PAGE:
Robert Quick, MD, MPH is a medical epidemiologist in the Enteric Diseases Epidemiology Branch at the Centers for Disease Control and Prevention. He received his medical training at the University of California, San Francisco, obtained an MPH from the University of California, Berkeley, completed residencies in family practice and preventive medicine, and worked as medical director and clinician at the Indian Health Service hospital in Bethel, Alaska.
For the past 18 years, he has worked at CDC, conducting research on the etiology, control, and prevention of enteric diseases in the developing world. His work on cholera in Latin America and Africa revealed the seriousness and extent of the problem of lack of access to safe water and sanitation in the developing world and inspired a research focus on waterborne diseases and their prevention. With colleagues at CDC and the Pan American Health Organization, he developed the Safe Water System, a simple, inexpensive household based water quality intervention, and has conducted field trials in Latin America, Africa, and Asia to establish the evidence base supporting its use and dissemination (www.cdc.gov/safewater).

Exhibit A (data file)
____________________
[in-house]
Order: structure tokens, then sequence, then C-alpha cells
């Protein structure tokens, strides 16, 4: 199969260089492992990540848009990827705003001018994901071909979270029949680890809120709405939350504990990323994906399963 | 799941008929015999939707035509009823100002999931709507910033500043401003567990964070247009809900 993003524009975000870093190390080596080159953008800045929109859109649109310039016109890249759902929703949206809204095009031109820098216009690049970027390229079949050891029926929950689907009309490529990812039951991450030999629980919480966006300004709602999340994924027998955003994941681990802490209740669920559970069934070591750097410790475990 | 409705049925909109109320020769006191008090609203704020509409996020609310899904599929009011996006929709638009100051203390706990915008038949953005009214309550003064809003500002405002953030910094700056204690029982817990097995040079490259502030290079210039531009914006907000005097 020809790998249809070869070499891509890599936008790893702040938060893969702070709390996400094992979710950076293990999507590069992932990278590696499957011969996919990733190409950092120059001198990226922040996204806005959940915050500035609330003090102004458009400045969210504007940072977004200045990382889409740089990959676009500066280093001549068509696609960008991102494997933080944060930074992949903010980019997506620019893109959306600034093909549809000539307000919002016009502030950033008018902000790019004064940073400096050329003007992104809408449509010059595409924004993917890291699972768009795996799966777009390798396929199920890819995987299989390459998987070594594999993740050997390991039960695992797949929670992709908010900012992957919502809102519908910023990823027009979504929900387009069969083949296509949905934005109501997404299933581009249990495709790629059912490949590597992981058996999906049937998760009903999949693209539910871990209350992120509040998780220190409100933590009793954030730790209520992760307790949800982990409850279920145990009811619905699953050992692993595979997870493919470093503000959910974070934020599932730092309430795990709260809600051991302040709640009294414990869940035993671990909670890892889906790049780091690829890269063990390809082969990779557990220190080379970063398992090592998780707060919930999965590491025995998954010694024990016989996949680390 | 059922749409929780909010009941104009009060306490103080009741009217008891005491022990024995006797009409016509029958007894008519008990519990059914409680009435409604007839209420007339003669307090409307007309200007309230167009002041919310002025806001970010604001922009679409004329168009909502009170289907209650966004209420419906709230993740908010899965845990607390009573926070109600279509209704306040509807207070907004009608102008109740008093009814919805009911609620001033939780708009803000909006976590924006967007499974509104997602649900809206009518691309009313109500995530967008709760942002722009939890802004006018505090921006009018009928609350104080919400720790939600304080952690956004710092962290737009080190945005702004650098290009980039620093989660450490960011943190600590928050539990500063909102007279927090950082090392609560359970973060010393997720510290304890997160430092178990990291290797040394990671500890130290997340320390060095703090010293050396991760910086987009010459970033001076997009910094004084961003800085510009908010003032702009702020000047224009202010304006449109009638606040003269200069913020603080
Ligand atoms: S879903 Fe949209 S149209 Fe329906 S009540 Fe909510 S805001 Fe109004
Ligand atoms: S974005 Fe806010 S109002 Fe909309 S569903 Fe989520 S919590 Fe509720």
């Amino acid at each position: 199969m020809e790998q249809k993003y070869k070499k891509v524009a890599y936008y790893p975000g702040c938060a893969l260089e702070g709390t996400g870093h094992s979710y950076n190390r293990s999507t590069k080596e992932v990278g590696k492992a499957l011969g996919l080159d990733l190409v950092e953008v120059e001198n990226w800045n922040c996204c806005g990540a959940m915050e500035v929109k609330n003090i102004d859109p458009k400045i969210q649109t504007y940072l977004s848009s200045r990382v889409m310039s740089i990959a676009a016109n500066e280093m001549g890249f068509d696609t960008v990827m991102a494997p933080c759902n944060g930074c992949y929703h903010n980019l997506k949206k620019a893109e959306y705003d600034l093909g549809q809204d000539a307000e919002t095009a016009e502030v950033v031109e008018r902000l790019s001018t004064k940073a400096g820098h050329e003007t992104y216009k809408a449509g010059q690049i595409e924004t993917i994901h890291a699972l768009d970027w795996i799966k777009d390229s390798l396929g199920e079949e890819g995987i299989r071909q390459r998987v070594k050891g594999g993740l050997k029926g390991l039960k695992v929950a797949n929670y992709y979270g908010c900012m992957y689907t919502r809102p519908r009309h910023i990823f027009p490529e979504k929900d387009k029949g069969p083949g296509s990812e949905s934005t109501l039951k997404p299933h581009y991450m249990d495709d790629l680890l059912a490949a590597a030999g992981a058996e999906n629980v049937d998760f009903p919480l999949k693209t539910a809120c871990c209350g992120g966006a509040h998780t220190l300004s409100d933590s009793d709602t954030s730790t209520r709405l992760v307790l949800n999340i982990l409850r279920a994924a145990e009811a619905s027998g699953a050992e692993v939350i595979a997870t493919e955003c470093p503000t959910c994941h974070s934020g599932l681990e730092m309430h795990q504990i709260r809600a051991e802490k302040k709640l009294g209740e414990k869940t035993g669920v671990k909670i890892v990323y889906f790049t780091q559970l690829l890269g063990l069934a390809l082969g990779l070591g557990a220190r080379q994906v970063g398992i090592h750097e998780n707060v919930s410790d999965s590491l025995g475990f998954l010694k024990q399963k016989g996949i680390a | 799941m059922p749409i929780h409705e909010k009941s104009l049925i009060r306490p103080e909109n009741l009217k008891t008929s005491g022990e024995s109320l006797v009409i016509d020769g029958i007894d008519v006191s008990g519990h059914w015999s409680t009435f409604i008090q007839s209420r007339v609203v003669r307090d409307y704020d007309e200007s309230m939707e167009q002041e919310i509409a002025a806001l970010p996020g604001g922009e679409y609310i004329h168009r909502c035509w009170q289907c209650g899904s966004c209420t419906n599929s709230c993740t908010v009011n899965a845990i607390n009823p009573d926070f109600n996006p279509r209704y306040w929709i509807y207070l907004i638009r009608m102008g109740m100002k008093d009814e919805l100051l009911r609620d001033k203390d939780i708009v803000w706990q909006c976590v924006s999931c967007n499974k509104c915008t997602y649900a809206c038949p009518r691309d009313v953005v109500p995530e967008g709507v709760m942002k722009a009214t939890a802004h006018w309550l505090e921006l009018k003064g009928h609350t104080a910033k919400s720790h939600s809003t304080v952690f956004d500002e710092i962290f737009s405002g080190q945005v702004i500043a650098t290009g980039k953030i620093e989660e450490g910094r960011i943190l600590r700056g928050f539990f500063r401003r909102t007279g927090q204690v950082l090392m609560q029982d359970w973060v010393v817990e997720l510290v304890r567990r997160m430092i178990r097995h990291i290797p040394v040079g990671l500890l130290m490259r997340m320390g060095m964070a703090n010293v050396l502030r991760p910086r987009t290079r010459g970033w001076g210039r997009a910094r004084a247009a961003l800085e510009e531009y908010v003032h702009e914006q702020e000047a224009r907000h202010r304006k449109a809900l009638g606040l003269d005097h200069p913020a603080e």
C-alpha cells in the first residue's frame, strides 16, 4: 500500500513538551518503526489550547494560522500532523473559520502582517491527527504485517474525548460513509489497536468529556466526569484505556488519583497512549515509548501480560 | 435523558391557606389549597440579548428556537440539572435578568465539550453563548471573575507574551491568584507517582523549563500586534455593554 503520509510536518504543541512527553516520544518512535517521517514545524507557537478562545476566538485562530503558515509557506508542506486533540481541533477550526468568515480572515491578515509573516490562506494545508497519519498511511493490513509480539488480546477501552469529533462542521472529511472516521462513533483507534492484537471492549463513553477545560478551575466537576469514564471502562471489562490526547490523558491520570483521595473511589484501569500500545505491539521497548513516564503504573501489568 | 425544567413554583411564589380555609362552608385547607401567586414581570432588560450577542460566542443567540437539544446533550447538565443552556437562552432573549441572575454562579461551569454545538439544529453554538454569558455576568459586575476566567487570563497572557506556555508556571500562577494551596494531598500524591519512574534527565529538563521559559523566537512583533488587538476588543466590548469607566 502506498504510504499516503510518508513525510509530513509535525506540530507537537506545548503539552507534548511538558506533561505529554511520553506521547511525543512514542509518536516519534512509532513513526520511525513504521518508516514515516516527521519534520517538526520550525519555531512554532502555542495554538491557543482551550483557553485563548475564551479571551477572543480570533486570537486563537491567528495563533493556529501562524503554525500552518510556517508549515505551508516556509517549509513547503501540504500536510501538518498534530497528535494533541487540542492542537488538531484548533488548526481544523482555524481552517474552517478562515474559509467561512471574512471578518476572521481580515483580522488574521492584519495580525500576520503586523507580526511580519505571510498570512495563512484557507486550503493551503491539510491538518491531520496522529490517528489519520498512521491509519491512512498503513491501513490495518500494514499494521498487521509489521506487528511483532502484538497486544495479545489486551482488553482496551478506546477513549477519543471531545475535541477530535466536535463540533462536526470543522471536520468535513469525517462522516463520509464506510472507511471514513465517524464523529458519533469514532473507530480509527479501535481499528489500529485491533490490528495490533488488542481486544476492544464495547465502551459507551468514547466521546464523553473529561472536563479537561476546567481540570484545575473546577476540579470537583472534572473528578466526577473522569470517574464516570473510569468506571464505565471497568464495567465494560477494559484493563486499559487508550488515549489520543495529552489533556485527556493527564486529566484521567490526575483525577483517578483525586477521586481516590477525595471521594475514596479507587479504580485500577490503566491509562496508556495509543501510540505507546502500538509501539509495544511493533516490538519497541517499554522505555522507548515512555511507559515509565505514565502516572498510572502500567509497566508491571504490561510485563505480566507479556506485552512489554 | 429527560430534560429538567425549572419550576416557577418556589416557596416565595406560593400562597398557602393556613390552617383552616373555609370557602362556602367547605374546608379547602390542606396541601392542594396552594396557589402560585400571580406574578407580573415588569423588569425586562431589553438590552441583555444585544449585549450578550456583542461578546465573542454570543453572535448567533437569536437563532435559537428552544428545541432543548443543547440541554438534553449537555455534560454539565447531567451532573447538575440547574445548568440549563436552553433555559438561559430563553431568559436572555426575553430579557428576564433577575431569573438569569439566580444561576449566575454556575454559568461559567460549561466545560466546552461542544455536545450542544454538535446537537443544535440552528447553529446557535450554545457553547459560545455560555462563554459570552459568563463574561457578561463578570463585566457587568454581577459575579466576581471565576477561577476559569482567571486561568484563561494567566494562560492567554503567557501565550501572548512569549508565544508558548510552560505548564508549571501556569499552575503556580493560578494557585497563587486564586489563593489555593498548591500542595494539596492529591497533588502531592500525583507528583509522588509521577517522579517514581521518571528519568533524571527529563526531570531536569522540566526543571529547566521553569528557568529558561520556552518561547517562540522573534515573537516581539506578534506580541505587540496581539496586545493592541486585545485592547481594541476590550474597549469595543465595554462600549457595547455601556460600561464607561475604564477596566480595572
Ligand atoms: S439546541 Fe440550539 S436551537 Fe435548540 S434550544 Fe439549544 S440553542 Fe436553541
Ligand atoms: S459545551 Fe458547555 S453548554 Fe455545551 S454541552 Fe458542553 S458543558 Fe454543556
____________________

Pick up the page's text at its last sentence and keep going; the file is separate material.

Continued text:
He has collaborated with numerous partners from the public and private sectors, Rotary, NGOs, UN agencies, and academic institutions to implement and evaluate the Safe Water System and other water and hygiene interventions in vulnerable populations in the developing world, including people living with HIV/AIDS.